Asking better research questions

‘Over the next year, how often do you think you would use our product if we changed to this new packaging?’ 

A reasonable question for a researcher to ask, perhaps. The answer would of course be gold dust for predicting sales. So why not ask as many people as possible? 

The answer, if true, would be extremely useful. Unfortunately, the answer you receive will almost certainly be useless. Why? Because you asked the wrong question.

Some of the biggest marketing mistakes come down to the wrong questions being asked in research. An array of biases can cloud the researcher’s conclusions if questions aren’t framed in ways that elicit accurate responses. The truth is, respondent powers of recollection, prediction and self-assessment are often over-estimated. In the example above, any response given here would be pure fantasy, and not grounded in any reality. What someone says they will do is often quite different from what they really do, and it’s a researcher’s job to identify the difference.

To bypass this say-do gap, researchers need to understand how to apply a behavioural lens to the process of asking questions. Consider the following when creating your research questions to ensure you are getting valid responses which lead to genuinely useful outcomes.

Behaviour before attitudes

Simplicity and directness can be crucial to eliciting accurate responses. Self-reported behaviour is often unreliable, especially when it is recalling attitudes rather than actions. Replicating real-world choice in a question will encourage the respondent to consider context, and provide useful responses that relate to how they actually behave.

Disguise your questions

To avoid acquiescence bias, your true motives should often be hidden from the respondent in the way that you ask your questions. Some people may feel pressured to give exaggerated responses to align with norms for example. Use questions that aren’t relevant to your objective to give them an opportunity to provide positive self-affirming responses, leaving room for more honesty and accuracy in the areas that you actually want to find out about.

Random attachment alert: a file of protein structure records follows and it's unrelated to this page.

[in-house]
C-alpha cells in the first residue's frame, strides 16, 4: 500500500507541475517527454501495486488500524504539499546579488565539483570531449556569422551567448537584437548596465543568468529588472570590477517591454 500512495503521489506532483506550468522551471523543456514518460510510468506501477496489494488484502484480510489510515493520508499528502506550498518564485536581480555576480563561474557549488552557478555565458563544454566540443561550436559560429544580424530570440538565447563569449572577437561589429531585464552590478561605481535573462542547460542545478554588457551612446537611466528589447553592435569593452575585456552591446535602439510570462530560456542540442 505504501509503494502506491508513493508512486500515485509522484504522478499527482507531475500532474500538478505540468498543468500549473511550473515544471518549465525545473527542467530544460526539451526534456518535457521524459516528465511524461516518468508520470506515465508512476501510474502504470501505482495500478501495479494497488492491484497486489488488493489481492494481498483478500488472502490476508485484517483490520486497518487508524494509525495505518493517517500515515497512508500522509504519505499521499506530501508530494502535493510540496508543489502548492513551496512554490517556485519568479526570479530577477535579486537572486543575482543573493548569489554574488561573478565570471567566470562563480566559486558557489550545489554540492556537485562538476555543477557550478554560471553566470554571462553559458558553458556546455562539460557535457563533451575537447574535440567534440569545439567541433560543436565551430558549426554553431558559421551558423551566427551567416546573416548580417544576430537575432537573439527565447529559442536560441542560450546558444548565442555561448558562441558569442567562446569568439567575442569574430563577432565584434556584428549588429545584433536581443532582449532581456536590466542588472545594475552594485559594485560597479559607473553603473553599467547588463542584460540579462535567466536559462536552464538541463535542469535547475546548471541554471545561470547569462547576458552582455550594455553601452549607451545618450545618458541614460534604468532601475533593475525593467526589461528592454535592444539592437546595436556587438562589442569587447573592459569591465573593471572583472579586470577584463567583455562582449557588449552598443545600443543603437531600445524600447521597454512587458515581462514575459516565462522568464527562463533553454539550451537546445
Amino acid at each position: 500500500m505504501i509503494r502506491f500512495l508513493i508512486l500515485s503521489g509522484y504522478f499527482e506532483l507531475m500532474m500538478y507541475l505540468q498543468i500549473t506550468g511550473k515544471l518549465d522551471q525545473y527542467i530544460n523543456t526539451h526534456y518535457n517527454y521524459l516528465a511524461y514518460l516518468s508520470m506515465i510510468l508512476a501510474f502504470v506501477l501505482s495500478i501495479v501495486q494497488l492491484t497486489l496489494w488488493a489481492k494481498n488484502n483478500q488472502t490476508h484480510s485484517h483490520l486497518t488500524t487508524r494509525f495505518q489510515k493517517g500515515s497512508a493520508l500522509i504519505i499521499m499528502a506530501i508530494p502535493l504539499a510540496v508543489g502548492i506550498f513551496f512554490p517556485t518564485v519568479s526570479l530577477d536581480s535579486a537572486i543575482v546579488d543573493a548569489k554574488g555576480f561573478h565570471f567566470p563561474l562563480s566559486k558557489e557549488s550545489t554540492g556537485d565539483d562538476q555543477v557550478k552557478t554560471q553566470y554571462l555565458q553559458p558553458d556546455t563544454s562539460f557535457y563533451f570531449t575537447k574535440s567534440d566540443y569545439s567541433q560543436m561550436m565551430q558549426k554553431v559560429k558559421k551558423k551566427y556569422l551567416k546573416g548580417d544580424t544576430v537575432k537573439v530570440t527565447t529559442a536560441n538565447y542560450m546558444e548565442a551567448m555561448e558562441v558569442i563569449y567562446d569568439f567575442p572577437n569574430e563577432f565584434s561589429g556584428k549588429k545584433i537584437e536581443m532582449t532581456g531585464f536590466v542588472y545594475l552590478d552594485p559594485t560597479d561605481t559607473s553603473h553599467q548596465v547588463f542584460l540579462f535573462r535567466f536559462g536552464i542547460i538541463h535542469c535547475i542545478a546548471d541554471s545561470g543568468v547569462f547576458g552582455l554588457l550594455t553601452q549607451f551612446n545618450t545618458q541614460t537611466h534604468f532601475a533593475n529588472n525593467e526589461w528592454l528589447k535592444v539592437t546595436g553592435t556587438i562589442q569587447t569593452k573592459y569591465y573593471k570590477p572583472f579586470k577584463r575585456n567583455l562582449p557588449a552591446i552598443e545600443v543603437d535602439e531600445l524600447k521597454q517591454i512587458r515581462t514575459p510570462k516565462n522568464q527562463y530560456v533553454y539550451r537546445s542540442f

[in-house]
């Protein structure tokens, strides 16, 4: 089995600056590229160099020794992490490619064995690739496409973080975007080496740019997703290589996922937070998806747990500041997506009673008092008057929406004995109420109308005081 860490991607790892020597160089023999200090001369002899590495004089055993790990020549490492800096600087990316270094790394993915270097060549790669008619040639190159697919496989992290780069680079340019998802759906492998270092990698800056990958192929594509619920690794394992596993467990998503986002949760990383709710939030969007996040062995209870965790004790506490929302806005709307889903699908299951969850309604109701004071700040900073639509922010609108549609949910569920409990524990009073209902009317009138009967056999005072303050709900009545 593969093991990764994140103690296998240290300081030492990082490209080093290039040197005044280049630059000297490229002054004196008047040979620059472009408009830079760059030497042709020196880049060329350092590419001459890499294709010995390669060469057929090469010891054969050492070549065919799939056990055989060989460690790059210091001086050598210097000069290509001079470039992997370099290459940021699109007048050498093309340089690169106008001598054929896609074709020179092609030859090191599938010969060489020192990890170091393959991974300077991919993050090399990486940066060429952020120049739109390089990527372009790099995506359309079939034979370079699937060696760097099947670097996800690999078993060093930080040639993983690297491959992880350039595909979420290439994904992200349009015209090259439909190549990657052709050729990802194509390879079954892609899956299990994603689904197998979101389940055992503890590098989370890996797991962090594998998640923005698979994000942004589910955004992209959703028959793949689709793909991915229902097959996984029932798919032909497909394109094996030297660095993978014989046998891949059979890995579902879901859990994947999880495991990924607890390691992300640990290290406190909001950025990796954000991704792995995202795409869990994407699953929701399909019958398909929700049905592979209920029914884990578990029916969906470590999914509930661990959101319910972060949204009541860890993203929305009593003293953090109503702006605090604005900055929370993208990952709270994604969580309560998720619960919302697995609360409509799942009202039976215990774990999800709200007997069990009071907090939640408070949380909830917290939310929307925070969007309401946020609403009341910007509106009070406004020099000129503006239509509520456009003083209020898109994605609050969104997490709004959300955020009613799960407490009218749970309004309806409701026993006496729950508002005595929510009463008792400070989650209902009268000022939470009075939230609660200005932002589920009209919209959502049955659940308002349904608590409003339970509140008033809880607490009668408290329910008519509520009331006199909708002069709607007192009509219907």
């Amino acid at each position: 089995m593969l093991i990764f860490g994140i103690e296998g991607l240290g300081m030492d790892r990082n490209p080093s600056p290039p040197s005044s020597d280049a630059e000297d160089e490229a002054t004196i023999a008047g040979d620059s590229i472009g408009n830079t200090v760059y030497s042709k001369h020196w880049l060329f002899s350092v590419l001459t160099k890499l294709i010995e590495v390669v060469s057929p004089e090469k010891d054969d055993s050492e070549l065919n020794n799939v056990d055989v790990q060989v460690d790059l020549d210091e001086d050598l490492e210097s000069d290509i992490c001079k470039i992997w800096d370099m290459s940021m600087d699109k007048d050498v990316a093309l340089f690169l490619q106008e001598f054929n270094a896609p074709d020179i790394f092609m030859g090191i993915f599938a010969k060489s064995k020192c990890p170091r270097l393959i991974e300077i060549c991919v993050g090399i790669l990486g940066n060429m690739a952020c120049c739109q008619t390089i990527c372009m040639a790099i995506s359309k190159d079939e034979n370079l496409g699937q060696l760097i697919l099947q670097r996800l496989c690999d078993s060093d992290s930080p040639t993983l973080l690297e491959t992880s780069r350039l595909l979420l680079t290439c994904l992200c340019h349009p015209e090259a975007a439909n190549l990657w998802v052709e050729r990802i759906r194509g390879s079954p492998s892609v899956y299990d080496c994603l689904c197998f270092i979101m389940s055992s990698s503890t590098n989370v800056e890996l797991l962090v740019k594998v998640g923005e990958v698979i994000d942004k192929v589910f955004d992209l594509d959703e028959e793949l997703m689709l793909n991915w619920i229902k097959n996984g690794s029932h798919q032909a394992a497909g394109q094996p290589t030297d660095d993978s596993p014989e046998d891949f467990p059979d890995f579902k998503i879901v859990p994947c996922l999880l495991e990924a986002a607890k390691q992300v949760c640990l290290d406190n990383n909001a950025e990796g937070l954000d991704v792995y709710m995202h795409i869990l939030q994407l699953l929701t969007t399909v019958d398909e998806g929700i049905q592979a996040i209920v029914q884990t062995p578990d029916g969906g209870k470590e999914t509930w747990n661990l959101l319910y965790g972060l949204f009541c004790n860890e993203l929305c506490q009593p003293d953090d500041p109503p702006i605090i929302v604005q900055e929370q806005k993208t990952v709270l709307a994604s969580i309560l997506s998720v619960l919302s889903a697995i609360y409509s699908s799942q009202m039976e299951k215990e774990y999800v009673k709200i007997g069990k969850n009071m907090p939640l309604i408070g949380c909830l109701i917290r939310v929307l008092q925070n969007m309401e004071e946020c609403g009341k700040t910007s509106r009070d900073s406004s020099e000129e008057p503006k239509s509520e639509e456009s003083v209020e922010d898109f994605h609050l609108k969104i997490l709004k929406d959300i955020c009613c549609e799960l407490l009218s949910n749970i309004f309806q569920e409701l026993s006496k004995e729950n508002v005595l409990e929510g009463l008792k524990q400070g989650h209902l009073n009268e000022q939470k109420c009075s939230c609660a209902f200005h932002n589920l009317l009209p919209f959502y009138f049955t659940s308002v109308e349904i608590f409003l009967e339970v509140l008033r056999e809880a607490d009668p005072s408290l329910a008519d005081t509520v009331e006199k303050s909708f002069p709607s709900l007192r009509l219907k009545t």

Break behaviour down into smaller questions

The job of the researcher is to make it as easy as possible for the respondent to reliably recall information about their behaviour. This can often involved breaking down larger questions into smaller ones. For example, rather than asking ‘Have you bought a cordless vacuum cleaner in the last six months?’, break it down into the following: 


Which, if any, of these have you bought in the last six months?

  • A washing machine
  • A tumble dryer
  • A vacuum cleaner
  • A microwave

If you bought a vacuum cleaner, was it: 

  • Corded
  • Cordless
  • Robotic etc.

This is not only more granular, but more provides wider context, and avoids bias.

Use appropriate recall periods

Before asking a question, ask yourself one first. ‘Can I really expect this person to remember that?’.

Realistic recall periods are crucial for accuracy. For reference, here are some timeframes to consider.

  • One day: Newspaper readership
  • One week to one month: Food consumption
  • One to two weeks: Bank transaction
  • 12 to 18 months: Holiday
  • One to two years: Car purchase

Stretch beyond these, and your data will be less grounded in reality.  

Reduce Social Desirability Bias

People will often want to appear other than they are. Certain wordings of questions will prompt the respondent to be less honest, and put up a guard in an attempt to make themselves appear more socially desirable. 

Questions can be written to eliminate SDB. Instead of asking ‘Have you read the latest edition of the Highway Code?’, we could ask ‘Have you had time yet to read the latest edition of the Highway Code?’. This removes the pressure, and an implication of obligation which may lead the respondent to lie or exaggerate. 

Ask better questions with a behavioural approach.

These tips are but a small fraction of the considerations that researchers must make to ensure that they are collecting balanced, useful information. For more information on how to craft better research questions, and how to close the say-do gap as a result, get in touch with Trinity McQueen today.